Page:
As the devices with which we surround ourselves become ever more connected to the rest of the world, a lot more thought is being given to their security with respect to the internet. It’s important to remember though that this is not the only possible attack vector through which they could be compromised. All devices that incorporate sensors or indicators have the potential to be exploited in some way, whether that is as simple as sniffing the data stream expressed through a flashing LED, or a more complex attack.

Researchers at the University of Michigan and the University of South Carolina have demonstrated a successful attack against MEMS accelerometers such as you might find in a smartphone. They are using carefully crafted sound waves, and can replicate at will any output the device should be capable of returning.

MEMS accelerometers have a microscopic sprung weight with protruding plates that form part of a set of capacitors. The displacement of the weight due to acceleration is measured by looking at the difference between the capacitance on either side of the plates.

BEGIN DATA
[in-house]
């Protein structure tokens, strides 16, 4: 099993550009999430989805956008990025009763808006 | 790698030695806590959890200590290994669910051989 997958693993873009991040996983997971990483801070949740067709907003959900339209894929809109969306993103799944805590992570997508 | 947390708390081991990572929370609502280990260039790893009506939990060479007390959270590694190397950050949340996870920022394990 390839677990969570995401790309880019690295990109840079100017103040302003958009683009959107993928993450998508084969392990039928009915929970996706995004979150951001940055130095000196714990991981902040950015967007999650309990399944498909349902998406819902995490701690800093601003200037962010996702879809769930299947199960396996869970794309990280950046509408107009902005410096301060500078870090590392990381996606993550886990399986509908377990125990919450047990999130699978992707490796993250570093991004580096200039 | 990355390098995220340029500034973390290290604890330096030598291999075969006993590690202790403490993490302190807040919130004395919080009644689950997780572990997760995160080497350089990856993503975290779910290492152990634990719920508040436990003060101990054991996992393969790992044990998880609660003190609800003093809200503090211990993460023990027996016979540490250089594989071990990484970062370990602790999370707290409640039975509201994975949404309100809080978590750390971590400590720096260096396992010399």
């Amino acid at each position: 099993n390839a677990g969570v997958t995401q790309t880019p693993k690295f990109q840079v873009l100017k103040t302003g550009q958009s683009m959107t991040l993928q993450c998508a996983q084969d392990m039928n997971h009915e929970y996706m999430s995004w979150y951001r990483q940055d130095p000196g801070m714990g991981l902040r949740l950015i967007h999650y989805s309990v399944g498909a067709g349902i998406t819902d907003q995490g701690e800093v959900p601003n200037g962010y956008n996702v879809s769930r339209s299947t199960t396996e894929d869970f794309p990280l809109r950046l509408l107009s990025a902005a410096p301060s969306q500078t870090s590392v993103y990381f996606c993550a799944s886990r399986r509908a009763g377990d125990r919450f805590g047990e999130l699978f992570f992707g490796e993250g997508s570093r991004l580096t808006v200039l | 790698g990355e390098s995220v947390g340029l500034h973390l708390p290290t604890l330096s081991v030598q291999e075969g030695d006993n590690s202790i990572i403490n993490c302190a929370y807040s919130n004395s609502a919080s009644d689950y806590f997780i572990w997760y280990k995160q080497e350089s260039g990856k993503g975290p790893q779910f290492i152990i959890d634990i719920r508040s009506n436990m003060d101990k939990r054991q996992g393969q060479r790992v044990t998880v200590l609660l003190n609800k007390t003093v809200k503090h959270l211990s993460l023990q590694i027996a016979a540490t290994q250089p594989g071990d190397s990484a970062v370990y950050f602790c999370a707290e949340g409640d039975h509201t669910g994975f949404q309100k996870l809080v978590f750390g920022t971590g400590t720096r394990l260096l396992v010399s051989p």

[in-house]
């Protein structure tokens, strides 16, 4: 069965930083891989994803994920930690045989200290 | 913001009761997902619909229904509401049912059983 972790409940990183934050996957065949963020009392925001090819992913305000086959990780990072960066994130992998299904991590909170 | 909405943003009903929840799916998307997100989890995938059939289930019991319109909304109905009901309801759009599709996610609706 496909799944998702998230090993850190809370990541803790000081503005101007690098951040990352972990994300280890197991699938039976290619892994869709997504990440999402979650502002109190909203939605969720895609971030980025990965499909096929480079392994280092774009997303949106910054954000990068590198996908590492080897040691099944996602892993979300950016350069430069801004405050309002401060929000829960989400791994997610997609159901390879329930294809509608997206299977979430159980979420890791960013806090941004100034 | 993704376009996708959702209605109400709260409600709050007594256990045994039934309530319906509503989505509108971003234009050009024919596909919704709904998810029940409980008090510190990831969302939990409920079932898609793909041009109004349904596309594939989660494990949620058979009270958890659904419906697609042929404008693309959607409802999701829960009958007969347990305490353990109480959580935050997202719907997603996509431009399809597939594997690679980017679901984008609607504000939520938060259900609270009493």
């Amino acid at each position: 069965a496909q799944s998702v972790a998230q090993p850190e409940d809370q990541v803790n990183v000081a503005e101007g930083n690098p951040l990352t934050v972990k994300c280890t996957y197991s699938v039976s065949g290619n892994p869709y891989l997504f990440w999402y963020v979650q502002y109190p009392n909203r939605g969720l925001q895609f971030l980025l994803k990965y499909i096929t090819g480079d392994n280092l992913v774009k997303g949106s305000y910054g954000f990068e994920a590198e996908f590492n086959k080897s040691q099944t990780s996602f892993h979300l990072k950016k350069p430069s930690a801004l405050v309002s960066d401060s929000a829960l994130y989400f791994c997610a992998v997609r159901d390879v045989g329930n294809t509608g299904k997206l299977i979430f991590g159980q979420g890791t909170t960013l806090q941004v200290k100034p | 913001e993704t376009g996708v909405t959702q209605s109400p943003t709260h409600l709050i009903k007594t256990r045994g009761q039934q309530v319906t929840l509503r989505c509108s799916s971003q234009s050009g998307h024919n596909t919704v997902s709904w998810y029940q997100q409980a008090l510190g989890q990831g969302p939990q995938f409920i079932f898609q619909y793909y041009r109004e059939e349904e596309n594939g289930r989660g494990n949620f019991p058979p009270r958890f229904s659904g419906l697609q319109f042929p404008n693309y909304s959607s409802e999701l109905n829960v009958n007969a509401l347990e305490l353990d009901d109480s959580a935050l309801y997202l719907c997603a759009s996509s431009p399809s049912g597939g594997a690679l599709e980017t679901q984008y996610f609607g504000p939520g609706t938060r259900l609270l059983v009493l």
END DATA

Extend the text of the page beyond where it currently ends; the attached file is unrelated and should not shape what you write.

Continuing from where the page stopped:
The team describe their work in the video we’ve put below the break, though frustratingly they don’t go into quite enough detail other than mentioning anti-aliasing. We suspect that they vibrate the weight such that it matches the sampling frequency of the sensor, and constantly registers a reading at a point on its travel they can dial in through the phase of their applied sound. They demonstrate interference with a model car controlled by a smartphone, and spurious steps added to a Fitbit. The whole thing is enough for the New York Times to worry about hacking a phone with sound waves, which is rather a predictable overreaction that is not shared by the researchers themselves.